Autumns reward western Kansas for the evils that the remaining seasons impose: winter’s rough Colorado winds and hip-high, sheep-slaughtering snows; the slushes and the strange land fogs of spring; and summer, when even crows seek the puny shade, and the tawny infinitude of wheatstalks bristle, blaze. At last, after September, another weather arrives, an Indian… Continue reading Truman Capote
There are two ways of spreading light: to be The candle or the mirror that reflects it. — Edith Wharton, from “Vesalius in Zante (1564),” North American Review 175 (November 1902)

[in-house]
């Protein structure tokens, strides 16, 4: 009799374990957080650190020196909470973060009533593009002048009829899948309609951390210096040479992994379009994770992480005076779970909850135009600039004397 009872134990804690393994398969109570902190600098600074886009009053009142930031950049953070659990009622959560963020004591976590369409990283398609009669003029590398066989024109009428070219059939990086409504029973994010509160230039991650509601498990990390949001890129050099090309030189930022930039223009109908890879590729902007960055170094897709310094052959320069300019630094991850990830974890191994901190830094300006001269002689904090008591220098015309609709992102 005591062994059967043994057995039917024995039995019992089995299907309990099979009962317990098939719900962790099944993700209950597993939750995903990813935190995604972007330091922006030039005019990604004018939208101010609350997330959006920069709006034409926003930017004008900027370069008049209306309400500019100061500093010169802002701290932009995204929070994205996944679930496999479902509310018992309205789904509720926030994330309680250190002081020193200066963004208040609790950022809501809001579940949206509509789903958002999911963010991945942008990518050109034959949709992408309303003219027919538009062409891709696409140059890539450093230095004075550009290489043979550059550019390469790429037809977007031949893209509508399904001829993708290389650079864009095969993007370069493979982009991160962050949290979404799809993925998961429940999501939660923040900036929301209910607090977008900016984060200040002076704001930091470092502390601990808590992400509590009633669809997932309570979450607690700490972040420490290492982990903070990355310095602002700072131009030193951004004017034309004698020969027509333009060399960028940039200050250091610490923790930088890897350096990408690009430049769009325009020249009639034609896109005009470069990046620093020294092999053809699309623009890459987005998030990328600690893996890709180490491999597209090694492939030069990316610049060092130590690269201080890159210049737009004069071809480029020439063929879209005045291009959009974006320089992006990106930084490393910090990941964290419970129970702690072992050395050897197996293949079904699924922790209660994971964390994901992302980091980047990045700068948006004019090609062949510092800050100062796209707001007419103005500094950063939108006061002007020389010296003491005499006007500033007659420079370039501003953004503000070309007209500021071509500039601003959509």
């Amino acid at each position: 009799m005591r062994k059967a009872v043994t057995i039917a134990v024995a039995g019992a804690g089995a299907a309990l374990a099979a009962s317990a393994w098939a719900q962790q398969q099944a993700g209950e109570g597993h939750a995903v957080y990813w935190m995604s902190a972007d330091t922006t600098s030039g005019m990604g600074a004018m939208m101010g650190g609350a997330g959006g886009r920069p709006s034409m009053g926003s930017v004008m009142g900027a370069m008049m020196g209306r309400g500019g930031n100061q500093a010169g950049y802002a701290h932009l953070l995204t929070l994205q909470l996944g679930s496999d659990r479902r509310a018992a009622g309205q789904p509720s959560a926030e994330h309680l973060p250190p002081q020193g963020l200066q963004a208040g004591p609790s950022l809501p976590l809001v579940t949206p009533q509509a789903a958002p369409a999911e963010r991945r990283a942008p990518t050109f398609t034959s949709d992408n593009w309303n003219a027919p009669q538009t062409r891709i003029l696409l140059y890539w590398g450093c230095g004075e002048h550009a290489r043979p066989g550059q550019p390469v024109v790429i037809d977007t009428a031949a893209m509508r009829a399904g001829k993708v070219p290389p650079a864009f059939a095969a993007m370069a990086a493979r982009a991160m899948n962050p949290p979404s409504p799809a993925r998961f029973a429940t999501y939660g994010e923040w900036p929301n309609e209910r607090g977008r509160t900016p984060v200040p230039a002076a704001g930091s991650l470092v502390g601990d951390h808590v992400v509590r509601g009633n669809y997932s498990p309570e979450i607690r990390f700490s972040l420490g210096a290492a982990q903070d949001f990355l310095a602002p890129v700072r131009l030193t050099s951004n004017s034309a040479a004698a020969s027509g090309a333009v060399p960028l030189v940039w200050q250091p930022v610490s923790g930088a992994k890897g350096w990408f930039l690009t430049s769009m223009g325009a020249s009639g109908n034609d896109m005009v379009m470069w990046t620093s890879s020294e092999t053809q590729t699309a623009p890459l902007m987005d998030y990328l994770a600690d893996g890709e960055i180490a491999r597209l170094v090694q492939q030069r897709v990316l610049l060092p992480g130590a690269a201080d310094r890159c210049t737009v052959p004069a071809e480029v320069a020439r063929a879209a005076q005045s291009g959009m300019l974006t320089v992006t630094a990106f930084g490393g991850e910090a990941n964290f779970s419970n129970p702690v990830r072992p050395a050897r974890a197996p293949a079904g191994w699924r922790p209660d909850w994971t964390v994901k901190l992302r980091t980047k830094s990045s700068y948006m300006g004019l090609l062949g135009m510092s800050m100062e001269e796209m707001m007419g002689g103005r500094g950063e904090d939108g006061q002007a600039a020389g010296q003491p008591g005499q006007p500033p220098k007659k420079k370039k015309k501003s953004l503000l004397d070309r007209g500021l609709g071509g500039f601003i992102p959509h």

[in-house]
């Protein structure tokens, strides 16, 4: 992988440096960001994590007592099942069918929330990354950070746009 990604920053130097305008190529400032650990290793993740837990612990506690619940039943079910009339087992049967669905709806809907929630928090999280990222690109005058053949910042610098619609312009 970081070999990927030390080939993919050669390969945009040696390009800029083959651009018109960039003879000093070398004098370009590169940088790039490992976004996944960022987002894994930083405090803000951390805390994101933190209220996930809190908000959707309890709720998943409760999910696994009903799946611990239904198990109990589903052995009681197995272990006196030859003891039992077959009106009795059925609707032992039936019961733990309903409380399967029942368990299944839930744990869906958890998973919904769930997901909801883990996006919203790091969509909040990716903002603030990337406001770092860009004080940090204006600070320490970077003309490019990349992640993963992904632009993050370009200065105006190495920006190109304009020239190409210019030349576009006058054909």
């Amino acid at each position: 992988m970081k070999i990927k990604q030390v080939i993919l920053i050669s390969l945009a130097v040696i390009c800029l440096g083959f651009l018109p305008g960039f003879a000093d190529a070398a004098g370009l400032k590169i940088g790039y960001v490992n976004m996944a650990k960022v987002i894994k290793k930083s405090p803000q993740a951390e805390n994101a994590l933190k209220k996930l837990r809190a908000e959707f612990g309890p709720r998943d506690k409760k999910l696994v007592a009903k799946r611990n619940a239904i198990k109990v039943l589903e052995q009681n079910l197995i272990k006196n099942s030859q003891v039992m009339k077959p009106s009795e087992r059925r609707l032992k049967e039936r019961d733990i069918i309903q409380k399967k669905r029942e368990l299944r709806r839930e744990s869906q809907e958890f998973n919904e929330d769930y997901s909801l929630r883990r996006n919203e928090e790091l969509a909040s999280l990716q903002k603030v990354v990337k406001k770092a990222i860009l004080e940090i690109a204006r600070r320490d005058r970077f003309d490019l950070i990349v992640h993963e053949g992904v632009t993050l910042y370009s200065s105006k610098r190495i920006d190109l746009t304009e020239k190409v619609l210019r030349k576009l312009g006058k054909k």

The music of the far-away summer flutters around the Autumn seeking its former nest. ― Rabindranath Tagore, “104,” Stray Birds. (Alpha Editions, October 27, 2017) Originally published 1913.